Shaq's energy lifts Celtics over Pistons

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Shaq's energy lifts Celtics over Pistons

By JessicaCamerato
CSNNE.com

BOSTON -- One of the benefits of having a 7-foot-1, 325-pound big man on a roster is the fact that he has big shoulders.

On Wednesday night, Shaquille ONeal used them to carry the Boston Celtics to victory over the Detroit Pistons.

The whole team was flat, he said. I just had to pick it up.

ONeal didnt like what he saw as the watched his team struggle against their 15-win opponents. After beating the Orlando Magic two nights earlier, he knew they were not playing up to their potential.

In a game with 13 ties and 12 lead changes, ONeal wanted the Celtics to put the Pistons away. When he checked back in with just over eight minutes to go, he made sure that happened.

We just try to go out and do whatever coach Doc Rivers asks, he said. I just tried to get every rebound, try to hustle, diving on the floor, just trying to get everybody going.

Over a span of five-and-a-half minutes, ONeal gave the Celtics the spark they needed to pull away with an 86-82 win.

He began with an alley-oop from Rajon Rondo and followed that with a layup 40 seconds later. He then picked off two steals and converted on a three-point play (a game-tying free throw, as a matter of fact), while grabbing three rebounds along the way.

By the time ONeal returned to the bench with 1:28 to go, the Celtics had erased an eight-point deficit and reclaimed momentum.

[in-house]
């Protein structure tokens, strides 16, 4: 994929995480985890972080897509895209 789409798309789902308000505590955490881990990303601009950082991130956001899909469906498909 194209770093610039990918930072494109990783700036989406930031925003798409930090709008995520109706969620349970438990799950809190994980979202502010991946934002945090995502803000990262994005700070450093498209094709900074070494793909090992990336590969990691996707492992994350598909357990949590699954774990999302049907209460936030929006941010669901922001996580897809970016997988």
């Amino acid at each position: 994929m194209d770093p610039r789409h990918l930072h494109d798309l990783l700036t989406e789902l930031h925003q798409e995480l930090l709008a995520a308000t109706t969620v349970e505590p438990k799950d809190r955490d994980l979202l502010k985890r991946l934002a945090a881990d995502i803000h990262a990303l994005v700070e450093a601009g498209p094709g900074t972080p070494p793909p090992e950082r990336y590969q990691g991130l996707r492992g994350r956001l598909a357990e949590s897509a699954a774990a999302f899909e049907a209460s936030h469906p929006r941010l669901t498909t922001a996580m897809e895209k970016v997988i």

ONeal finished the night with 12 points and a season-high 12 rebounds.

I thought Shaq was the difference in the game with his energy, said Rivers. Forget his size and all that -- his size and energy. I thought Shaq was he won the game for us tonight. He did all the little things -- crashed the glass, was physical, blocked shots. He was absolutely wonderful tonight.

At 38 years old, ONeal was not run down by this kind of hustle. He played 25 minutes and felt energized on the floor.

Im in excellent shape, he said. Im only playing 19, 20 minutes a game. I could do that with my eyes closed. There really is no excuse for me to be tired. Im not really tired. Doc does a great job of managing my minutes. But we were down 10 and I just felt like I had to do something -- dive on the floor, knock people around, get the crowd involved, and I think that helped a little bit.

In spite of the win, ONeal is still critical of himself and his team. Thats how players constantly improve, after all. He is bothered that he missed two free throws in the fourth quarter -- But keep in mind, when we really, really, really need them, Ill be there and you wont have to worry about it. Studies show, he said -- and would like to see the Celtics come out swinging regardless of who they are playing.

We knew that we were out there messing around, not helping too much, not focused, he said. Its kind of hard getting up for teams like that. But if you want to win the whole thing, you have to get up for every game. We have to realize that teams are going to come in here and play way above their heads, and we have to be ready for that.